The United Nations says at least 38,000 people have fled from Myanmar into Bangladesh, most of them are Rohingya

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Rohingya
A group of Rohingya refugees walk on the muddy road after traveling over the Bangladesh-Myanmar border. VOA
  • Thousands of people have fled their villages and sought shelter in temples, schools, and mosques in other Rakhine town
  • Volunteers were struggling to find food for the displaced
  • Myanmar considers the Rohingya to be migrants from Bangladesh and not one of the country’s many ethnic minority groups

Rakhine, Myanmar, September 3, 2017:  About 400 people have died in violence in Myanmar’s Rakhine state over the past week, military officials say, almost all of them Muslim insurgents.

A military Facebook page reported the numbers, saying 370 were insurgents, and 29 killed were either police or civilians.

Members of the minority Rohingya Muslim community, however, have reported attacks on their villages that left scores dead and forced thousands to flee.

Human Rights Watch said Saturday that satellite imagery recorded Thursday in the Rohingya Muslim village of Chein Khar Li in Rathedaung township shows the destruction of 700 buildings. The rights group says 99 percent of the village was destroyed and the damage signatures are consistent with fire, including the presence of large burn scars and destroyed tree cover.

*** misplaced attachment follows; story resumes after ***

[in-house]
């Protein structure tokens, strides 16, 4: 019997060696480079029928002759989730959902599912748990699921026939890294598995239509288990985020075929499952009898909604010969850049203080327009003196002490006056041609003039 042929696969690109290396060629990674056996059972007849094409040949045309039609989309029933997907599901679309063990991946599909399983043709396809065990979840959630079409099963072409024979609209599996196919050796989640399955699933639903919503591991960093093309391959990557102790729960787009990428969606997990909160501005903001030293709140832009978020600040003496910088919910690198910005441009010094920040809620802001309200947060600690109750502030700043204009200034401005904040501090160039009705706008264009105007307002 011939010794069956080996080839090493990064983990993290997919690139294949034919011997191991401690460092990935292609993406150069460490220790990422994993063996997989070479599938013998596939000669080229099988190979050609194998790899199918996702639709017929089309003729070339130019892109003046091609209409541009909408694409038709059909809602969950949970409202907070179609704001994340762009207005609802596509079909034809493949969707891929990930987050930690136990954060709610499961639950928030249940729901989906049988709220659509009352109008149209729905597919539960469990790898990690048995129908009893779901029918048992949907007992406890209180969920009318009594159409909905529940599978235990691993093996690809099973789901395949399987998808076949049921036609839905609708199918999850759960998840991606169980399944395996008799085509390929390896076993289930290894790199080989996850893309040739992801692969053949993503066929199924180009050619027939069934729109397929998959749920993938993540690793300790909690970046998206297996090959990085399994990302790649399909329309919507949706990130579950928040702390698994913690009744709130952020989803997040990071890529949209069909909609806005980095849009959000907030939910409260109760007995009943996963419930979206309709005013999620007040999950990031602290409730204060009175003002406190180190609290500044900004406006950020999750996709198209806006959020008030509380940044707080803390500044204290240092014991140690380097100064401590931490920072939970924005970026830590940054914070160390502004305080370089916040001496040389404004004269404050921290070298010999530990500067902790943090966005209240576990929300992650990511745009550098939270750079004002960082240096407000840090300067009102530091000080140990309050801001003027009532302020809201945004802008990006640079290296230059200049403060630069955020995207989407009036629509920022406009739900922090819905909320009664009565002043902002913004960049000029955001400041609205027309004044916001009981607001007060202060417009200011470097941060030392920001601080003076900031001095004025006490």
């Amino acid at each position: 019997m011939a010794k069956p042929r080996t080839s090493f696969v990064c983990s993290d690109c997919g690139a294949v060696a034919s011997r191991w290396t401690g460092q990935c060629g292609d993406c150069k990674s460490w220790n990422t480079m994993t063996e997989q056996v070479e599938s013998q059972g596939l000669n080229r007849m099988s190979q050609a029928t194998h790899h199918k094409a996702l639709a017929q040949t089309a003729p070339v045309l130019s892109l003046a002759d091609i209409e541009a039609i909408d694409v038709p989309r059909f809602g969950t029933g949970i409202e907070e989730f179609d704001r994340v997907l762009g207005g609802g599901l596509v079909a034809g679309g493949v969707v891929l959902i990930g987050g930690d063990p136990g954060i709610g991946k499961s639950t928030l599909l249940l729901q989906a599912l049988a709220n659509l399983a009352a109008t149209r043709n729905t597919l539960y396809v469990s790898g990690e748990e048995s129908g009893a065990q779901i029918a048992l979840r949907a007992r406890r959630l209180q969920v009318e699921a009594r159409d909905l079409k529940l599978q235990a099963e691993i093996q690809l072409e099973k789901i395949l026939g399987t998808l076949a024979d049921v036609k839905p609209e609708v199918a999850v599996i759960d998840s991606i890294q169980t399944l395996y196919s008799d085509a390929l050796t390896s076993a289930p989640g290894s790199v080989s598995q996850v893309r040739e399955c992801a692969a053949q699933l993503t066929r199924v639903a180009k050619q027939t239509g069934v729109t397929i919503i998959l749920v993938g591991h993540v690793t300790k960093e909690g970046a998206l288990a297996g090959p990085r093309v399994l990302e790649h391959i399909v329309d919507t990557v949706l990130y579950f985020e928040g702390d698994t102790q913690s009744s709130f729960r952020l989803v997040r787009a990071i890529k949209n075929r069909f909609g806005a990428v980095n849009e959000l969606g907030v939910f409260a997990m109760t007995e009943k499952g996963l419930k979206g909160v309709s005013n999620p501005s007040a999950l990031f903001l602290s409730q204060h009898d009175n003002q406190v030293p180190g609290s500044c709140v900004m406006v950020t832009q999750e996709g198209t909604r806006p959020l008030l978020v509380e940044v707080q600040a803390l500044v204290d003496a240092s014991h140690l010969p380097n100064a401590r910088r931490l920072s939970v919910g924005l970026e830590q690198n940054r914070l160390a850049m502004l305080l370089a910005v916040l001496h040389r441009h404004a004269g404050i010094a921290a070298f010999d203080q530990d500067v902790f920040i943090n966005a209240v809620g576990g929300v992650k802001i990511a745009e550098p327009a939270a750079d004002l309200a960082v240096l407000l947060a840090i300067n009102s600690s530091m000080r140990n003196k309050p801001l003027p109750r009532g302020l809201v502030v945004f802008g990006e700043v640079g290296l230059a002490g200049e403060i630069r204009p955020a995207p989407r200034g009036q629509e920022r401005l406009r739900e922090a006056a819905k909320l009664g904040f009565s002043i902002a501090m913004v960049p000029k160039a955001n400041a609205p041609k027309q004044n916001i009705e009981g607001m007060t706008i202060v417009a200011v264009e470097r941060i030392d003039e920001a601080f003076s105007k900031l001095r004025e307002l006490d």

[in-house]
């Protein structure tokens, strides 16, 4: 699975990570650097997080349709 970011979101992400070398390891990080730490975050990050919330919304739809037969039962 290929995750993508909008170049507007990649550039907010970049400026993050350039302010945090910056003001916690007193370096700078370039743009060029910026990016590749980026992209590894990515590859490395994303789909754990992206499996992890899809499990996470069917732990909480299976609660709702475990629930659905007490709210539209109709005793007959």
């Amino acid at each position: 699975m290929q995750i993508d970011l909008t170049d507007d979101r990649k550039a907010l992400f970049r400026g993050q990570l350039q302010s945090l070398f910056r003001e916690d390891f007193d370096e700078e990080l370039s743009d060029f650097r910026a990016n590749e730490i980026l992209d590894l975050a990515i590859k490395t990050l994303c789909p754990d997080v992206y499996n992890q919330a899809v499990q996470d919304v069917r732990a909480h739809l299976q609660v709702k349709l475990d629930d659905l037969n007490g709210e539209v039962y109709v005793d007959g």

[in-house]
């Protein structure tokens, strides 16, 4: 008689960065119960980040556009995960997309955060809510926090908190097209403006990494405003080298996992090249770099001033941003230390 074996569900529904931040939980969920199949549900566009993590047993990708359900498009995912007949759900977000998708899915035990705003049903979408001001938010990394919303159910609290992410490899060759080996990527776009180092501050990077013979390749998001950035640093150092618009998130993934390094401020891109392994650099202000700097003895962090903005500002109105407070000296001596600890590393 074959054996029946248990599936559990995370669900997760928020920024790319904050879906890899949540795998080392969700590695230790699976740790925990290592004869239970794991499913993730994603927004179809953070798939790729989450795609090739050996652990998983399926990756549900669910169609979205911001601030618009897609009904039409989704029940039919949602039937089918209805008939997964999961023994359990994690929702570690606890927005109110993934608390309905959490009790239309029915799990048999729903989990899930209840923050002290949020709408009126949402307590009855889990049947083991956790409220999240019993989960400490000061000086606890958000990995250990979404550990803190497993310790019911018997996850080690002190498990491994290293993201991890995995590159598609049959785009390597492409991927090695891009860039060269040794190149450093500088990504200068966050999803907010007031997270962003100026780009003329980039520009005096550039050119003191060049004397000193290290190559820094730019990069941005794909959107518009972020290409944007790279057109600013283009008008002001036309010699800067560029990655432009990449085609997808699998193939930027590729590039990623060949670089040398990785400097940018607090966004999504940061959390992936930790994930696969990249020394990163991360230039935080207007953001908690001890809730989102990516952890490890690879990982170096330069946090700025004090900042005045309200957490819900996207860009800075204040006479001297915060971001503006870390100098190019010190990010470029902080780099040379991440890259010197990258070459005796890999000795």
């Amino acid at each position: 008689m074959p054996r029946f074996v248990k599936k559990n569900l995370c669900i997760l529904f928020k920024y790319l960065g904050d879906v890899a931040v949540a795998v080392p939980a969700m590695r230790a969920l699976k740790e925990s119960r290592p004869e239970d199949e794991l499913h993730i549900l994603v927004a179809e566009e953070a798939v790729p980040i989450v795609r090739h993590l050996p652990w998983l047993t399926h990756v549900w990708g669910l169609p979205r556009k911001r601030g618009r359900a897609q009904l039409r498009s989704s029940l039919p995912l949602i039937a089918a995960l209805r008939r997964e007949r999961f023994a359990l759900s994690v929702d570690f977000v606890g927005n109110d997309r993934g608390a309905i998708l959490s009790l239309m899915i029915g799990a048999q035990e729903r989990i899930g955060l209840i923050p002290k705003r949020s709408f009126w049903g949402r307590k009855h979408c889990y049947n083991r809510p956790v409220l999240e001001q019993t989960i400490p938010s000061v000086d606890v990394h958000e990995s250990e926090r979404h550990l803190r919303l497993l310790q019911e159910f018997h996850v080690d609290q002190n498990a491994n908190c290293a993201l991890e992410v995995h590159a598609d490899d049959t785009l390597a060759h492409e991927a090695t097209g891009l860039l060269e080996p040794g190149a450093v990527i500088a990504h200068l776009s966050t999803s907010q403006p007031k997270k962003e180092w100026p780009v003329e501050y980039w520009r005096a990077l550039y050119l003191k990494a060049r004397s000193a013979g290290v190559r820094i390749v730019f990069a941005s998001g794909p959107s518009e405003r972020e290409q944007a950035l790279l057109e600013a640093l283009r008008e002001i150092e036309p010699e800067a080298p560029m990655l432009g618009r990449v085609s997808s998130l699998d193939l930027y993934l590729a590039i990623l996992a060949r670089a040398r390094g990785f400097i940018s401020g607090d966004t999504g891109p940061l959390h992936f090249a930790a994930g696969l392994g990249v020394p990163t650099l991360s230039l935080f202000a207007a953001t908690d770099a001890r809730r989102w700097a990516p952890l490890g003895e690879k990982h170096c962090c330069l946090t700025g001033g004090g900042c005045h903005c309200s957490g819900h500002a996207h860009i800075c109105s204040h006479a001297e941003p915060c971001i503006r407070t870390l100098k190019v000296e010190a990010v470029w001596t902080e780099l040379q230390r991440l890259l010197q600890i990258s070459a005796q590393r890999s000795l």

“Yet this is only one of 17 sites that we’ve located where burnings have taken place,” said Phil Robertson, HRW’s deputy Asia director.

The United Nations says at least 38,000 people have fled from Myanmar into Bangladesh, most of them Rohingya. Community leaders in Bangladesh have told VOA that some Hindus, also a minority in Myanmar, have crossed the border.

Robertson said the U.N.’s Fact Finding Mission should get the “full cooperation” of Myanmar’s government “to fulfill their mandate to assess human rights abuses in Rakhine State and explore ways to end attacks and ensure accountability.”

HRW said Rohingya refugees who have recently fled from Myanmar into Bangladesh told the agency that Myanmar soldiers and police had burned down their homes and carried out armed attacks on villagers. The agency said many of the Rohingya refugees had “recent bullet and shrapnel wounds.”

Sources in Bangladesh have told VOA’s Bangla service that as many as 60,000 have crossed the border in recent days.

Struggling to feed displaced

In addition, thousands of people have fled their villages and sought shelter in temples, schools, and mosques in other Rakhine towns.

The deputy chairman of the Emergency Relief Committee, Khin Win, told VOA’s Burmese service by phone that 800 people are sheltering at two Buddhist monasteries in the town of Maungdaw.